Understanding HOW to fix Link to heading

The remarkable aspect of the CVE results displayed in our visualization tab is that it not only provides insight into the underlying issues but also offers guidance on the specific package pinning adjustments required to effectively resolve these issues. To illustrate our systematic approach to addressing vulnerabilities, the image below serves as an exemplary demonstration of how we strategically plan our fixes.


We have also enabled DependaBot, to help us with auto-remediation (we believe this is the future).

Tracking what Code fixed the Security Issue Link to heading

As avid proponents of the GitHub ecosystem, we have wholeheartedly embraced its capabilities. By consistently running these scans, we anticipate a notable decrease in the reported issues over time, as we actively address and resolve them. Equally important to us is the ability to accurately track when each issue was successfully resolved, and GitHub seamlessly provides us with that essential functionality. The visual representation below illustrates our comprehensive tracking system.


Results Link to heading

Through the implementation of this Continuous Security Audit setup, we have achieved remarkable outcomes, successfully rectifying over 2k+ security issues and diligently addressing more than 1k+ CVEs across a diverse range of OpenSource and ClosedSource projects at Dgraph Labs Inc within a few months’ timeframe. To provide a glimpse of our accomplishments, the image below showcases a snapshot from our flagship Dgraph project.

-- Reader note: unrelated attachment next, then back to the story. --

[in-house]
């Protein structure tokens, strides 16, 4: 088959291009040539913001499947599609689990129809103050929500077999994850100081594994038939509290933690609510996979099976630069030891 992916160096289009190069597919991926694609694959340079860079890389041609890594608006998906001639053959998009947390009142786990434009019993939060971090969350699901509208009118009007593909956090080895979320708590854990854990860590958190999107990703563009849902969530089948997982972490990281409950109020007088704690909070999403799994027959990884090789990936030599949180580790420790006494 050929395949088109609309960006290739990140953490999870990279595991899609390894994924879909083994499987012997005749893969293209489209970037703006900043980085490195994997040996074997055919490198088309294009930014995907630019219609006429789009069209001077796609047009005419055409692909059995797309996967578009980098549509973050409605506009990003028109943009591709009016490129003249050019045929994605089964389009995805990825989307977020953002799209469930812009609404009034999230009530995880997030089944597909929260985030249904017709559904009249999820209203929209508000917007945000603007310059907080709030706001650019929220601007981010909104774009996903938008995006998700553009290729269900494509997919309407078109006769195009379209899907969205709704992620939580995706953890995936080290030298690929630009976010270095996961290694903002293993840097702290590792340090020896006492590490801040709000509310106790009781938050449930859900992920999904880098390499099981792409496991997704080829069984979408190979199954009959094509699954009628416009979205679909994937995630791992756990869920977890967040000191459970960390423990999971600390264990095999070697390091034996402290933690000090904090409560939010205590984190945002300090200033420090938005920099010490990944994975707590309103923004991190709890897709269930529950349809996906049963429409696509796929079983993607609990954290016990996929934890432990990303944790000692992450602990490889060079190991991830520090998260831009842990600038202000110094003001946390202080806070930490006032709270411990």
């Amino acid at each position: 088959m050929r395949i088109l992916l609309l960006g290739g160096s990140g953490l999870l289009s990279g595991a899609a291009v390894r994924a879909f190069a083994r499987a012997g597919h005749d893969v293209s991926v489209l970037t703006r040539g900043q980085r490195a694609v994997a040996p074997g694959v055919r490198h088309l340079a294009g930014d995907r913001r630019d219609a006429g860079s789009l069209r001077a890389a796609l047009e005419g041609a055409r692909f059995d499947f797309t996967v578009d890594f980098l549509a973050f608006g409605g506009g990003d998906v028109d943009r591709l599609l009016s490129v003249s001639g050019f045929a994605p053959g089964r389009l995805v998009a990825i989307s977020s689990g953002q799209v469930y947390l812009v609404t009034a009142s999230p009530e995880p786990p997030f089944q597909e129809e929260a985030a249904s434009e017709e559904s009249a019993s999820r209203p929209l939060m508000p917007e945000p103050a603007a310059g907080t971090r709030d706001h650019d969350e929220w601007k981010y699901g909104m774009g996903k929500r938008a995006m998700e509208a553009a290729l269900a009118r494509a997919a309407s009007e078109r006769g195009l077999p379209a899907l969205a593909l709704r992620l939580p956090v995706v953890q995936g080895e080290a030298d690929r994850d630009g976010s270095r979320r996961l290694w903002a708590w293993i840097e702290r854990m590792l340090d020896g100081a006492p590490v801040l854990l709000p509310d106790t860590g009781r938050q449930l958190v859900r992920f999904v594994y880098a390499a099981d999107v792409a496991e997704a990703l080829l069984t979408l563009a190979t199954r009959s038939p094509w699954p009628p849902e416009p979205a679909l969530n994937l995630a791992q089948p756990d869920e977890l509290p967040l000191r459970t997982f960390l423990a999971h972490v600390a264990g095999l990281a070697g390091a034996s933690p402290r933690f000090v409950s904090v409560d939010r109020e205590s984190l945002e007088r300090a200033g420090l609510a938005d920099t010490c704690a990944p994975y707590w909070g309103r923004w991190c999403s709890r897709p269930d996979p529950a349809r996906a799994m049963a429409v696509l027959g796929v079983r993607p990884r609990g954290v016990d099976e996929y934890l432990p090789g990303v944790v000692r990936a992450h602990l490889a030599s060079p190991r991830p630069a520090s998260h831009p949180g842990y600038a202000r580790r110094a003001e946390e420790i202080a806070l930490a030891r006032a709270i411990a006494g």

With steadfast dedication, we have systematically addressed and resolved these issues across every release within the past year since the integration of Continuous Security Audits. Our commitment to ongoing improvement is evident in the image below, which vividly portrays the comprehensive array of fixes implemented across our releases.


We have derived considerable advantages from certain notable features, such as the ability to maintain these Security Issues in a private mode until they are effectively addressed. The robust GitHub Security ecosystem has played a pivotal role in facilitating this process, enabling us to not only accomplish Improved Visibility but also helped us accomplish Faster Security Issue Resolution with remarkable efficiency.

Conclusion Link to heading

In conclusion, our current setup has proven to be highly effective for our needs. However, it is worth acknowledging that the realm of defensive security toolsets is rapidly evolving. From our perspective, while this approach remains predominantly reactive, the advent of the AI era has brought about significant transformations in the landscape of security practices and protocols. As a result, we are continuously exploring innovative security co-pilot toolsets and engaging in projects such as OpenRewrite, as we recognize the need to adapt to emerging trends. Ultimately, our overarching objective centers around the pursuit of auto-remediation toolsets, which represents a pivotal milestone in our security endeavors.

Acknowledgements Link to heading

Like any project, this was a team effort. We would like to thank all our internal contributors who have helped make this a reality. Thanks Dilip (co-author), Joshua, Kevin & Aman.